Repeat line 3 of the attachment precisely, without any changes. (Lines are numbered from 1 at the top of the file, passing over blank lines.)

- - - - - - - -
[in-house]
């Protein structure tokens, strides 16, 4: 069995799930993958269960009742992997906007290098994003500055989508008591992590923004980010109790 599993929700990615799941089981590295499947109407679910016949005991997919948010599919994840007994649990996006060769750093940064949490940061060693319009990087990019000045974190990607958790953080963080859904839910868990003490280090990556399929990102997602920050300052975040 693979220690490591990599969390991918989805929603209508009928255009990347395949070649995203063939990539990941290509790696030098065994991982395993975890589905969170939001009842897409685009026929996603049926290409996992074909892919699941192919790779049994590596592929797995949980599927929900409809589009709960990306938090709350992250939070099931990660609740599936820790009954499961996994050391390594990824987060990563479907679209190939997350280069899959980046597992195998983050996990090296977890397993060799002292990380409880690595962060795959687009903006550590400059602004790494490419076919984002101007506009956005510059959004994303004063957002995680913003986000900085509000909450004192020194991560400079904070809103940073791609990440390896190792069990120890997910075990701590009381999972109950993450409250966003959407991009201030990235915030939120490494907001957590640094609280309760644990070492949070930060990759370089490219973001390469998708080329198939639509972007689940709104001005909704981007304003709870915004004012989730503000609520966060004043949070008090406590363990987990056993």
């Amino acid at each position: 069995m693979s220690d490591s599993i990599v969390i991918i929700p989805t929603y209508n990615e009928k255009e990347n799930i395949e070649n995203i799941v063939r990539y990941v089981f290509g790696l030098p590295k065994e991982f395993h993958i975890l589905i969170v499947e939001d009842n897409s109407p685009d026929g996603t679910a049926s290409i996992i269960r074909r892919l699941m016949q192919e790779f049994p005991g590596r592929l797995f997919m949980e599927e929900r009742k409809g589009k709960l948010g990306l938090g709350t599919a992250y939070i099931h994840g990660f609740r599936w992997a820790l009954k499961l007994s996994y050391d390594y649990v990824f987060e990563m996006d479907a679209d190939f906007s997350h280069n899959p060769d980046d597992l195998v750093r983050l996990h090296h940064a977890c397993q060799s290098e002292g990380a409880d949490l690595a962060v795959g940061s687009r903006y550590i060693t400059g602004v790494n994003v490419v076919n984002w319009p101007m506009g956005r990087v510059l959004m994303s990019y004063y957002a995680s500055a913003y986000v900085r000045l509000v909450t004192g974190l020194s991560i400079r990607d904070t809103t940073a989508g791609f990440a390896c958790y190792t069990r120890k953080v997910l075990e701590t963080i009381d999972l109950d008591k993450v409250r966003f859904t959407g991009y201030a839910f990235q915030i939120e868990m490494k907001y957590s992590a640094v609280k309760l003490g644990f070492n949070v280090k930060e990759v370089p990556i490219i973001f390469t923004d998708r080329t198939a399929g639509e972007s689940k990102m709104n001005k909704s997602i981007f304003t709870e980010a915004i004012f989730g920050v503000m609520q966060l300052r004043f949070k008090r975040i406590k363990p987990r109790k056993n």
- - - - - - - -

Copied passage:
């Amino acid at each position: 069995m693979s220690d490591s599993i990599v969390i991918i929700p989805t929603y209508n990615e009928k255009e990347n799930i395949e070649n995203i799941v063939r990539y990941v089981f290509g790696l030098p590295k065994e991982f395993h993958i975890l589905i969170v499947e939001d009842n897409s109407p685009d026929g996603t679910a049926s290409i996992i269960r074909r892919l699941m016949q192919e790779f049994p005991g590596r592929l797995f997919m949980e599927e929900r009742k409809g589009k709960l948010g990306l938090g709350t599919a992250y939070i099931h994840g990660f609740r599936w992997a820790l009954k499961l007994s996994y050391d390594y649990v990824f987060e990563m996006d479907a679209d190939f906007s997350h280069n899959p060769d980046d597992l195998v750093r983050l996990h090296h940064a977890c397993q060799s290098e002292g990380a409880d949490l690595a962060v795959g940061s687009r903006y550590i060693t400059g602004v790494n994003v490419v076919n984002w319009p101007m506009g956005r990087v510059l959004m994303s990019y004063y957002a995680s500055a913003y986000v900085r000045l509000v909450t004192g974190l020194s991560i400079r990607d904070t809103t940073a989508g791609f990440a390896c958790y190792t069990r120890k953080v997910l075990e701590t963080i009381d999972l109950d008591k993450v409250r966003f859904t959407g991009y201030a839910f990235q915030i939120e868990m490494k907001y957590s992590a640094v609280k309760l003490g644990f070492n949070v280090k930060e990759v370089p990556i490219i973001f390469t923004d998708r080329t198939a399929g639509e972007s689940k990102m709104n001005k909704s997602i981007f304003t709870e980010a915004i004012f989730g920050v503000m609520q966060l300052r004043f949070k008090r975040i406590k363990p987990r109790k056993n």